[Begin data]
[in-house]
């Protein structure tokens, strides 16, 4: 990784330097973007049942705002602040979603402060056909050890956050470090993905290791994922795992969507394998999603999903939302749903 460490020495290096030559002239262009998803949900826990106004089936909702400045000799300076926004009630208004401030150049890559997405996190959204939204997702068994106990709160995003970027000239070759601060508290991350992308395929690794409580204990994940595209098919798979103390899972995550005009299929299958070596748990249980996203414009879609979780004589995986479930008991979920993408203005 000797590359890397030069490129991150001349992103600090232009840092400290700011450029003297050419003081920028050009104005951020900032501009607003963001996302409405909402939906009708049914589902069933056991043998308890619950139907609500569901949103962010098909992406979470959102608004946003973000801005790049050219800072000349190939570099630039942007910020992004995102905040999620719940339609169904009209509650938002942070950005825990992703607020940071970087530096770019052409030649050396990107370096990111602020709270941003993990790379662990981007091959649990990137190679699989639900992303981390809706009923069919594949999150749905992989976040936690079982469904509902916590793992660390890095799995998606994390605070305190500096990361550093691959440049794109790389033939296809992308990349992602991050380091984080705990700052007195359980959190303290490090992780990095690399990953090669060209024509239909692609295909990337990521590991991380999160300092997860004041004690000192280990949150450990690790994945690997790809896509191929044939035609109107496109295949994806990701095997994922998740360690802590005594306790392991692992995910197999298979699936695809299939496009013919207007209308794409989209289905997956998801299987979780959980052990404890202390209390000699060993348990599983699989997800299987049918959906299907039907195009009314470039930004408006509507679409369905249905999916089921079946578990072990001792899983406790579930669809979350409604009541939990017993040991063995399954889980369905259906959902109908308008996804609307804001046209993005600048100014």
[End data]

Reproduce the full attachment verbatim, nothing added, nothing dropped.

[in-house]
């Protein structure tokens, strides 16, 4: 990784330097973007049942705002602040979603402060056909050890956050470090993905290791994922795992969507394998999603999903939302749903 460490020495290096030559002239262009998803949900826990106004089936909702400045000799300076926004009630208004401030150049890559997405996190959204939204997702068994106990709160995003970027000239070759601060508290991350992308395929690794409580204990994940595209098919798979103390899972995550005009299929299958070596748990249980996203414009879609979780004589995986479930008991979920993408203005 000797590359890397030069490129991150001349992103600090232009840092400290700011450029003297050419003081920028050009104005951020900032501009607003963001996302409405909402939906009708049914589902069933056991043998308890619950139907609500569901949103962010098909992406979470959102608004946003973000801005790049050219800072000349190939570099630039942007910020992004995102905040999620719940339609169904009209509650938002942070950005825990992703607020940071970087530096770019052409030649050396990107370096990111602020709270941003993990790379662990981007091959649990990137190679699989639900992303981390809706009923069919594949999150749905992989976040936690079982469904509902916590793992660390890095799995998606994390605070305190500096990361550093691959440049794109790389033939296809992308990349992602991050380091984080705990700052007195359980959190303290490090992780990095690399990953090669060209024509239909692609295909990337990521590991991380999160300092997860004041004690000192280990949150450990690790994945690997790809896509191929044939035609109107496109295949994806990701095997994922998740360690802590005594306790392991692992995910197999298979699936695809299939496009013919207007209308794409989209289905997956998801299987979780959980052990404890202390209390000699060993348990599983699989997800299987049918959906299907039907195009009314470039930004408006509507679409369905249905999916089921079946578990072990001792899983406790579930669809979350409604009541939990017993040991063995399954889980369905259906959902109908308008996804609307804001046209993005600048100014």